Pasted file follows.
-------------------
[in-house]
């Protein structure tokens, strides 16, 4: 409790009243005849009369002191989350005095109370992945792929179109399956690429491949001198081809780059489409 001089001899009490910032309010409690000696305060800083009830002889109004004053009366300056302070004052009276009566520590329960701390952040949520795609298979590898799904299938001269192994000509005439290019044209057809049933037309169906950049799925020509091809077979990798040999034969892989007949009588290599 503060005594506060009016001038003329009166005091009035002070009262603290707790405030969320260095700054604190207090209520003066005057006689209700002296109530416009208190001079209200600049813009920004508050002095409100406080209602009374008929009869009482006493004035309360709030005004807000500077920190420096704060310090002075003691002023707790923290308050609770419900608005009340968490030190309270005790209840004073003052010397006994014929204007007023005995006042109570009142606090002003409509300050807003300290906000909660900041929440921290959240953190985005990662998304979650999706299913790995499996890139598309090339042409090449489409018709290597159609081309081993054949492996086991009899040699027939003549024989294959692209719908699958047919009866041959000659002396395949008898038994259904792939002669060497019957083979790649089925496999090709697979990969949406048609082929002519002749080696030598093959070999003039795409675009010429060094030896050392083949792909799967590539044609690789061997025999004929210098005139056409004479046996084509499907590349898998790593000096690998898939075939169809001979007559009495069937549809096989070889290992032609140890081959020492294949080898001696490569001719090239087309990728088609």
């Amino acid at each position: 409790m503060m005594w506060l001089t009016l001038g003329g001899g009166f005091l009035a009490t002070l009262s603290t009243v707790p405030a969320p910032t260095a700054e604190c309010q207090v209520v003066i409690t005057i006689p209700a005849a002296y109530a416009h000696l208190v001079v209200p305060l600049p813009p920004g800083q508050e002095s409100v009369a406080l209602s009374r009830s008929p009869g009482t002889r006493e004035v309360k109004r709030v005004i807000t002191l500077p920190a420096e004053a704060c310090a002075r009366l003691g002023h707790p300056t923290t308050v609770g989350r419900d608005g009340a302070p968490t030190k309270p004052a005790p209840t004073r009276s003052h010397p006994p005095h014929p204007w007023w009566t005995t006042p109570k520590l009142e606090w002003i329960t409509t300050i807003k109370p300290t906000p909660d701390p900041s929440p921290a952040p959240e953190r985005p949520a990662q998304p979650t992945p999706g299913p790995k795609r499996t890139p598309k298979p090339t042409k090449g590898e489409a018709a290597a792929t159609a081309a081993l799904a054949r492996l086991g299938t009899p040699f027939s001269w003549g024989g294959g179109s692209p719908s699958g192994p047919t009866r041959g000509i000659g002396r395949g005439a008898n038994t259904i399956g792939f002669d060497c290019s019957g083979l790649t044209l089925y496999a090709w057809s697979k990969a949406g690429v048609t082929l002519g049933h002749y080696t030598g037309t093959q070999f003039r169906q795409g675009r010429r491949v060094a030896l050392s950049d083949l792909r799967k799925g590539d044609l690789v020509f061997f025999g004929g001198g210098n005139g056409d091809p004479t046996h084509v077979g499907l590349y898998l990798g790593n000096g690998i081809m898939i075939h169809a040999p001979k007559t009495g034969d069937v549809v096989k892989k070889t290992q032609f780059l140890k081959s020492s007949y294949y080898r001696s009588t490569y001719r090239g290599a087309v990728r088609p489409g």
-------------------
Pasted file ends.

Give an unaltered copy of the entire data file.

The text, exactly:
[in-house]
């Protein structure tokens, strides 16, 4: 409790009243005849009369002191989350005095109370992945792929179109399956690429491949001198081809780059489409 001089001899009490910032309010409690000696305060800083009830002889109004004053009366300056302070004052009276009566520590329960701390952040949520795609298979590898799904299938001269192994000509005439290019044209057809049933037309169906950049799925020509091809077979990798040999034969892989007949009588290599 503060005594506060009016001038003329009166005091009035002070009262603290707790405030969320260095700054604190207090209520003066005057006689209700002296109530416009208190001079209200600049813009920004508050002095409100406080209602009374008929009869009482006493004035309360709030005004807000500077920190420096704060310090002075003691002023707790923290308050609770419900608005009340968490030190309270005790209840004073003052010397006994014929204007007023005995006042109570009142606090002003409509300050807003300290906000909660900041929440921290959240953190985005990662998304979650999706299913790995499996890139598309090339042409090449489409018709290597159609081309081993054949492996086991009899040699027939003549024989294959692209719908699958047919009866041959000659002396395949008898038994259904792939002669060497019957083979790649089925496999090709697979990969949406048609082929002519002749080696030598093959070999003039795409675009010429060094030896050392083949792909799967590539044609690789061997025999004929210098005139056409004479046996084509499907590349898998790593000096690998898939075939169809001979007559009495069937549809096989070889290992032609140890081959020492294949080898001696490569001719090239087309990728088609």
């Amino acid at each position: 409790m503060m005594w506060l001089t009016l001038g003329g001899g009166f005091l009035a009490t002070l009262s603290t009243v707790p405030a969320p910032t260095a700054e604190c309010q207090v209520v003066i409690t005057i006689p209700a005849a002296y109530a416009h000696l208190v001079v209200p305060l600049p813009p920004g800083q508050e002095s409100v009369a406080l209602s009374r009830s008929p009869g009482t002889r006493e004035v309360k109004r709030v005004i807000t002191l500077p920190a420096e004053a704060c310090a002075r009366l003691g002023h707790p300056t923290t308050v609770g989350r419900d608005g009340a302070p968490t030190k309270p004052a005790p209840t004073r009276s003052h010397p006994p005095h014929p204007w007023w009566t005995t006042p109570k520590l009142e606090w002003i329960t409509t300050i807003k109370p300290t906000p909660d701390p900041s929440p921290a952040p959240e953190r985005p949520a990662q998304p979650t992945p999706g299913p790995k795609r499996t890139p598309k298979p090339t042409k090449g590898e489409a018709a290597a792929t159609a081309a081993l799904a054949r492996l086991g299938t009899p040699f027939s001269w003549g024989g294959g179109s692209p719908s699958g192994p047919t009866r041959g000509i000659g002396r395949g005439a008898n038994t259904i399956g792939f002669d060497c290019s019957g083979l790649t044209l089925y496999a090709w057809s697979k990969a949406g690429v048609t082929l002519g049933h002749y080696t030598g037309t093959q070999f003039r169906q795409g675009r010429r491949v060094a030896l050392s950049d083949l792909r799967k799925g590539d044609l690789v020509f061997f025999g004929g001198g210098n005139g056409d091809p004479t046996h084509v077979g499907l590349y898998l990798g790593n000096g690998i081809m898939i075939h169809a040999p001979k007559t009495g034969d069937v549809v096989k892989k070889t290992q032609f780059l140890k081959s020492s007949y294949y080898r001696s009588t490569y001719r090239g290599a087309v990728r088609p489409g």